AIM : Habitat selection is a behavioural mechanism by which animals attempt to maximize their inclusive
fitness while balancing competing demands, such as finding food and rearing offspring while avoiding
predation, in a spatially and temporally heterogeneous environment. Different habitat characteristics
may be associated with each of these demands, implying that habitat selection varies depending on the
behavioural motivations of the animal. Here, we investigate behaviour specific habitat selection in
African elephants and discuss its implications for distribution modelling and conservation.
LOCATION : Northern Botswana, Africa, case study.
METHODS : We use Bayesian state-space models to characterize location time-series data of elephants
into two behavioural states (encamped and exploratory). We then develop habitat selection models for
each behavioural state and contrast them to models based on data pooled among behaviours.
RESULTS : Spatial predictions of habitat use were often markedly different among the models. Behaviourspecific
and pooled habitat selection models differed in model structure, the magnitude of model
coefficients, and the form of the selection curve (linear or quadratic). Selection was typically strongest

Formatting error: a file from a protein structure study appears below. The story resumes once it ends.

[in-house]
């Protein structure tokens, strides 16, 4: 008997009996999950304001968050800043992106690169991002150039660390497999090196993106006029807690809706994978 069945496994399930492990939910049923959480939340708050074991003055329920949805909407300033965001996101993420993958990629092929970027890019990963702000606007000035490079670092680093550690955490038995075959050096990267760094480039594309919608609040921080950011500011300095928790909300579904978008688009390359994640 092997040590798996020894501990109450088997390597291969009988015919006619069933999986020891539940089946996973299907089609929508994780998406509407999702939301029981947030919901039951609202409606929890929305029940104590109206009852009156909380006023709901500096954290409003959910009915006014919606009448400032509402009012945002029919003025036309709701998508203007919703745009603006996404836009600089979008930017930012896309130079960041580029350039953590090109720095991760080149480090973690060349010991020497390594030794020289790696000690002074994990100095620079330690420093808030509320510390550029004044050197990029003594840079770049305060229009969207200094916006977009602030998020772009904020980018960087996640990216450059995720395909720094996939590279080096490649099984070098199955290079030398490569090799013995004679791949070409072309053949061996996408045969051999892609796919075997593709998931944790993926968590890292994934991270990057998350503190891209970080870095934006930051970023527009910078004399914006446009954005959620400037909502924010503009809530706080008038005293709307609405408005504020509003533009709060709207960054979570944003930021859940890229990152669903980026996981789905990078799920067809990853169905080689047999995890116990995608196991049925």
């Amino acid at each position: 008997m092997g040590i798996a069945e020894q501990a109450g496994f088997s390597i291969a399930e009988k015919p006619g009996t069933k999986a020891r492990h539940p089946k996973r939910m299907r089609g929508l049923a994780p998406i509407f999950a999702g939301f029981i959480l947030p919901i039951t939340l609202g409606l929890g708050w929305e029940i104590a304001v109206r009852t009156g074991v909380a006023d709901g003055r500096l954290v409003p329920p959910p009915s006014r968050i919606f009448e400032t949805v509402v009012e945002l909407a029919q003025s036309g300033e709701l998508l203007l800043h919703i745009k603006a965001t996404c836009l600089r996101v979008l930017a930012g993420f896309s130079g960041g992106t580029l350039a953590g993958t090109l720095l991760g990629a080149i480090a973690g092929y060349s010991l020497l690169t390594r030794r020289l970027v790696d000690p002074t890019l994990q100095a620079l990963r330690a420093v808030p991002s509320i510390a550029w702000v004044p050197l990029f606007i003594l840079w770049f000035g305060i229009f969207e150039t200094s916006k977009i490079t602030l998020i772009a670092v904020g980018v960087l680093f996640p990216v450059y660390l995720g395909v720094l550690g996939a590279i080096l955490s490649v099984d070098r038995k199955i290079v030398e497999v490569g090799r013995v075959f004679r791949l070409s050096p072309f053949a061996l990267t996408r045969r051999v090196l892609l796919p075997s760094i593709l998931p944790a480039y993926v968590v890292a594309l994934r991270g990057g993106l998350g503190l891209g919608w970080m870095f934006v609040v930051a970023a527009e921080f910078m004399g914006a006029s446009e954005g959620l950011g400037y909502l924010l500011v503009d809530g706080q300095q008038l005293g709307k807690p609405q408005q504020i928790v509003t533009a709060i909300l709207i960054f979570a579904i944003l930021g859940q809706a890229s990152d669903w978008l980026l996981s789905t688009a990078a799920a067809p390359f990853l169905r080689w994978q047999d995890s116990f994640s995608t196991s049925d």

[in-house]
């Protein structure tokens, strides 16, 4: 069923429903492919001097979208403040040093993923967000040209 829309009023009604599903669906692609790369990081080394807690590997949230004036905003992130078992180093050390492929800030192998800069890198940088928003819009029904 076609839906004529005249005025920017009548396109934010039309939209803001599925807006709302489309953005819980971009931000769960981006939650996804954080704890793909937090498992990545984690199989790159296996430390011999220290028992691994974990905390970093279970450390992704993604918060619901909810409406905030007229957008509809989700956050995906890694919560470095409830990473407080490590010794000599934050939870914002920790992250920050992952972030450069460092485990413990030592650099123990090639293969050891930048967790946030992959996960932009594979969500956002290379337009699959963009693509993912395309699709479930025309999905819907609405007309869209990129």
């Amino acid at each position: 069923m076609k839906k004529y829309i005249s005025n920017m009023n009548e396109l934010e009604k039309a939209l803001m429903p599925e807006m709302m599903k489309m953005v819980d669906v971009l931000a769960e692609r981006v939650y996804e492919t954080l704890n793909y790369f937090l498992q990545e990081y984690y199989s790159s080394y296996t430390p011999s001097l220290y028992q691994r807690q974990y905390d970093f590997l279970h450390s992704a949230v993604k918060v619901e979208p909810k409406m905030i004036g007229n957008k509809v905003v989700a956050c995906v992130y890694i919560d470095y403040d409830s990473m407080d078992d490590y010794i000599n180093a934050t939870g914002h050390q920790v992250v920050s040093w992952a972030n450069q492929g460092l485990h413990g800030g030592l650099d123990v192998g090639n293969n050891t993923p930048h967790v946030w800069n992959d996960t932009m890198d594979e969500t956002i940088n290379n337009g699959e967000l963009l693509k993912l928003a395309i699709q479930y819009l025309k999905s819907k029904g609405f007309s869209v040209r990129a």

in the behaviour-specific models, though this varied according to behavioural state and habitat
MAIN CONCLUSIONS : Ignoring behavioural states often had important consequences for quantifying
habitat selection. Quantifying selection irrespective of behaviour (among all behaviours) can obscure
important species-habitat relationships, thereby risking weak or incorrect inferences. Behaviour-specific
habitat selection provides greater insight into the process of habitat selection and can improve
predictive habitat selection estimates. As some behaviours are more relevant to specific conservation
objectives than others, focusing on behaviour-specific selection could improve how habitats are
prioritized for conservation or management.